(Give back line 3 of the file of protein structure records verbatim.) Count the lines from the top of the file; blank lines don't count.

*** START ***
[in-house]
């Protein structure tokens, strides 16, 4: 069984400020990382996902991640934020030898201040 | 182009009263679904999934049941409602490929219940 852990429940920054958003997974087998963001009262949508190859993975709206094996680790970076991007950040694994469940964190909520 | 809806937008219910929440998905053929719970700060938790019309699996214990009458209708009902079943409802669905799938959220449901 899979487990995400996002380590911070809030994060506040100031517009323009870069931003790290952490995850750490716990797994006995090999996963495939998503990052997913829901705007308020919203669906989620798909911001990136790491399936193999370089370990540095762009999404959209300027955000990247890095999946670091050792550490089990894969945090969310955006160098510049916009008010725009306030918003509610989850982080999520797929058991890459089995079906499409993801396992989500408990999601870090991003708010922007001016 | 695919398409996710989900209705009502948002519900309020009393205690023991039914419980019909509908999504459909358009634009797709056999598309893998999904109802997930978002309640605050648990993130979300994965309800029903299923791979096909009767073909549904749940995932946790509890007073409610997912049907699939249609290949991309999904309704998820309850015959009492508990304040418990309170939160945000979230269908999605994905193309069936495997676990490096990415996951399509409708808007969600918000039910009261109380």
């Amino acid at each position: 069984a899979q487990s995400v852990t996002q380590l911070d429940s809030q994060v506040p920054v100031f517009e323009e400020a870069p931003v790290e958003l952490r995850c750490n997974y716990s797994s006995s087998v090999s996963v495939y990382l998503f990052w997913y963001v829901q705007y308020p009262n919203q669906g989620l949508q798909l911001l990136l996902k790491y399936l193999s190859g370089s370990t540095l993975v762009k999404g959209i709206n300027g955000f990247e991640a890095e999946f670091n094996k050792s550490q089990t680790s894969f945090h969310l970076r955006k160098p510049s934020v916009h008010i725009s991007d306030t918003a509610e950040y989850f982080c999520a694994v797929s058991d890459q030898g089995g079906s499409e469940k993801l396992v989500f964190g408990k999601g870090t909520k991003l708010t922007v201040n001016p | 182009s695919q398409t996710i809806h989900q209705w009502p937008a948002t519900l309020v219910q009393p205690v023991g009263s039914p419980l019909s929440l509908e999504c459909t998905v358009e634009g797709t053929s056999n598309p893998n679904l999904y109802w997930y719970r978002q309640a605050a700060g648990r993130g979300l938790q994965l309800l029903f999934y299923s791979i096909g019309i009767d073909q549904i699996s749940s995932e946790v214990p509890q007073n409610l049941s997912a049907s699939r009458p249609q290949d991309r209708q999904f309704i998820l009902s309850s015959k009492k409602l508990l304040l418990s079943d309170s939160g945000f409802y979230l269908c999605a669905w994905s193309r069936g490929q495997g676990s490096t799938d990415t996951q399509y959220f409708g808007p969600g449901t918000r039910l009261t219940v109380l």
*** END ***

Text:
């Amino acid at each position: 069984a899979q487990s995400v852990t996002q380590l911070d429940s809030q994060v506040p920054v100031f517009e323009e400020a870069p931003v790290e958003l952490r995850c750490n997974y716990s797994s006995s087998v090999s996963v495939y990382l998503f990052w997913y963001v829901q705007y308020p009262n919203q669906g989620l949508q798909l911001l990136l996902k790491y399936l193999s190859g370089s370990t540095l993975v762009k999404g959209i709206n300027g955000f990247e991640a890095e999946f670091n094996k050792s550490q089990t680790s894969f945090h969310l970076r955006k160098p510049s934020v916009h008010i725009s991007d306030t918003a509610e950040y989850f982080c999520a694994v797929s058991d890459q030898g089995g079906s499409e469940k993801l396992v989500f964190g408990k999601g870090t909520k991003l708010t922007v201040n001016p | 182009s695919q398409t996710i809806h989900q209705w009502p937008a948002t519900l309020v219910q009393p205690v023991g009263s039914p419980l019909s929440l509908e999504c459909t998905v358009e634009g797709t053929s056999n598309p893998n679904l999904y109802w997930y719970r978002q309640a605050a700060g648990r993130g979300l938790q994965l309800l029903f999934y299923s791979i096909g019309i009767d073909q549904i699996s749940s995932e946790v214990p509890q007073n409610l049941s997912a049907s699939r009458p249609q290949d991309r209708q999904f309704i998820l009902s309850s015959k009492k409602l508990l304040l418990s079943d309170s939160g945000f409802y979230l269908c999605a669905w994905s193309r069936g490929q495997g676990s490096t799938d990415t996951q399509y959220f409708g808007p969600g449901t918000r039910l009261t219940v109380l």